So what I really want to figure out myself these days is not just what should be undone but, ideally, we would want to put in its place. It’s here that the humanities has, to my mind, most crucially failed. We’re great gadflies. But we’re pretty terrible at imagining and building alternatives. So this brings me to second part of my talk.

2. From gadflies to formalists

One especially damaging political consequence of the humanistic respect for singularities has been the moralizing of scale—the idea that only the detailed and the local can yield valuable knowledge. Writing against world literature, Emily Apter claims that any attempt to work on a “gargantuan scale” must always turn us into “flimsy” and “superficial” readers (3, 177). And that means that the ethics and politics that goes along with the resistance to imperialism, capitalism, and patriarchy is also a turn to the small—to close reading, to situated bodies, to the single event or moment.

But politics is the problem of collective life. And today collective life is happening on unprecedentedly vast scales: literally billions of human bodies, all interdependent, all needing to be sustained and protected, not to mention the nonhuman bodies that inhabit the planet. Apter may be right that this also means moving away from singularities. We literally can’t cognize the near-infinite variety of ways of being and becoming across the planet.

But where does that leave us? It seems to me that vast variation is a reality, and it’s intensely important. But it is not in itself a politics. I want to make the case that collective life depends on orders and arrangements of bodies, materials, and spaces—on what in my recent book I called forms. I defined form there in a deliberately broad way as any shape or configuration, any arrangement of elements, any ordering or patterning. I wanted the term to be able to refer equally to a poem and to urban planning.

And politics, I argued in my book, works through and as form (3). Politics is the work of giving shape to collective life. So we know that political power often operates through spatial containers and boundaries—such as nation-states and domestic walls. We have constant arguments about who belongs where: do working-class crowds belong in the public square? Do women belong in voting booths? But politics isn’t only about imposing form on space. It’s also about organizing time: we might think about prison terms, naturalization periods, and the legal age for voting rights, military service, and sexual consent. And we know, too, that politics means enforcing hierarchies: white and black, masculine and feminine, straight and queer. So the political involves activities of ordering, patterning, or shaping. Politics is all about distributions and arrangements, which means that there is no politics without form.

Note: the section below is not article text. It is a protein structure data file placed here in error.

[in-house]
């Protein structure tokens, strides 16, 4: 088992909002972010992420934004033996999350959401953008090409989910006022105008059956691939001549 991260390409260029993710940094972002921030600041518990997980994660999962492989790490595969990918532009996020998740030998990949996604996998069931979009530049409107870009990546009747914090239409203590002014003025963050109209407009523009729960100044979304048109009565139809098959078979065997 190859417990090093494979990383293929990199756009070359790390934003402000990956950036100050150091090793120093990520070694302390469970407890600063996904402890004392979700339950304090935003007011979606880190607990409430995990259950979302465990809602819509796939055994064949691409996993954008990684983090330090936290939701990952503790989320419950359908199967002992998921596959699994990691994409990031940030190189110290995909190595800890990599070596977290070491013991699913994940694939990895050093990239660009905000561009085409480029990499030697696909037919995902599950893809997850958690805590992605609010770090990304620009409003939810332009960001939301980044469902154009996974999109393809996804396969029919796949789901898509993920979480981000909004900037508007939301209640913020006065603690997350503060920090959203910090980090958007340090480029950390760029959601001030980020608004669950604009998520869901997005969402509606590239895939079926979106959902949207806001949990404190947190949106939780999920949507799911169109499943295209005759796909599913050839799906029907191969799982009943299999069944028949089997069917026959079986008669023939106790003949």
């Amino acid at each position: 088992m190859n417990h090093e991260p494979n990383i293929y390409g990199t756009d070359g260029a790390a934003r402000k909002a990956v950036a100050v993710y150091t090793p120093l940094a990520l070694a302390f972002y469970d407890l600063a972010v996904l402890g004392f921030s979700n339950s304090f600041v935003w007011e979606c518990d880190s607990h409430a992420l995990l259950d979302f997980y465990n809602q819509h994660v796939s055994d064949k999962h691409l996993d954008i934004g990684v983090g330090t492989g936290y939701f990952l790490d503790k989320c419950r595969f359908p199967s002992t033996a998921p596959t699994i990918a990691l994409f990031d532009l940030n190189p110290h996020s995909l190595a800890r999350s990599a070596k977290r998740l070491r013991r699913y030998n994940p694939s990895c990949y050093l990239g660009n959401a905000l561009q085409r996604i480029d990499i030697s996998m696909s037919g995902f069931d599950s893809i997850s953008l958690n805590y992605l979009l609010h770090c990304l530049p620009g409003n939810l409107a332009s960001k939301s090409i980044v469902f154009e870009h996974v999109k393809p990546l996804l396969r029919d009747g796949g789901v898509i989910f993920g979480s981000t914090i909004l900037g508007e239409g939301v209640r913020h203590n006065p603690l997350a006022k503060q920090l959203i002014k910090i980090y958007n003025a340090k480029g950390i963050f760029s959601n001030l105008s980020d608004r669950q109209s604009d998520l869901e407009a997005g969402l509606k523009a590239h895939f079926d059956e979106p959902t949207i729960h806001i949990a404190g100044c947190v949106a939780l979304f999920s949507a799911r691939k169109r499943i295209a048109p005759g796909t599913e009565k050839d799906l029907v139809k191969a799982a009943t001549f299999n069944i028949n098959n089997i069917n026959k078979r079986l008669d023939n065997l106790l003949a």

Now, by definition forms are not singular. They’re not specific. As abstract organizing principles, they can and do move across time and space, organizing different materials. A rhythm can organize a piece of music or heartbeat or a group of workers; rows can organize a theater or beehive or a classroom. All kinds of forms can be reproduced across scales and media and contexts: hierarchies and pairs and binaries and so on. Forms are flexible in the sense that they can move across contexts and materials.

But they’re not infinitely flexible. I’ve argued that each form has certain capacities but also certain incapacities; forms have what I call (borrowing from design theory) affordances, actions they do and don’t allow. So, for example, take a set of enclosures: a nation state; a prison cell; a change purse. Across scales and across media, all of these enclosures do certain work: they protect, enclose, and exclude. They don’t do other kinds of work—for example, they don’t develop or melt or erupt. Despite their differences, the tiny enclosure of the change purse has many of the same affordances as the enormous enclosure of the nation state. We can predict, in fact, that wherever we build an enclosure, on whatever scale and out of whatever materials, it will confine what is inside it and exclude what is outside.

So now I want to join two claims: first, that the polis always depends on organizing forms; and second, that all of these forms have general properties they carry with them wherever they go. Bringing them together, I’m arguing that we can know something about how political forms work wherever they happen to crop up. A hierarchy in one place is going to do similar work to a hierarchy across the world at another point in history.

So my main question is this: what would humanistic studies look like if we saw our main task not as seeking out singularities but as building political orders based on what we know about the general affordances of forms? Singularities can’t be a ground for a new order because it’s their job to be disruptive and disorderly. So what I want to know instead, is which forms might afford just and loving collectivities, experiences that wouldn’t just flicker and flare up but would take stable shape over time.

3. Political reading, general reading

Now, as I started trying to imagine what it might look like to move away from close reading and historicism to sketch out forms for collective life, I was a little surprised to notice that many readings of literary texts which we’d consider political readings already do the kind of generalizing work I was trying to articulate.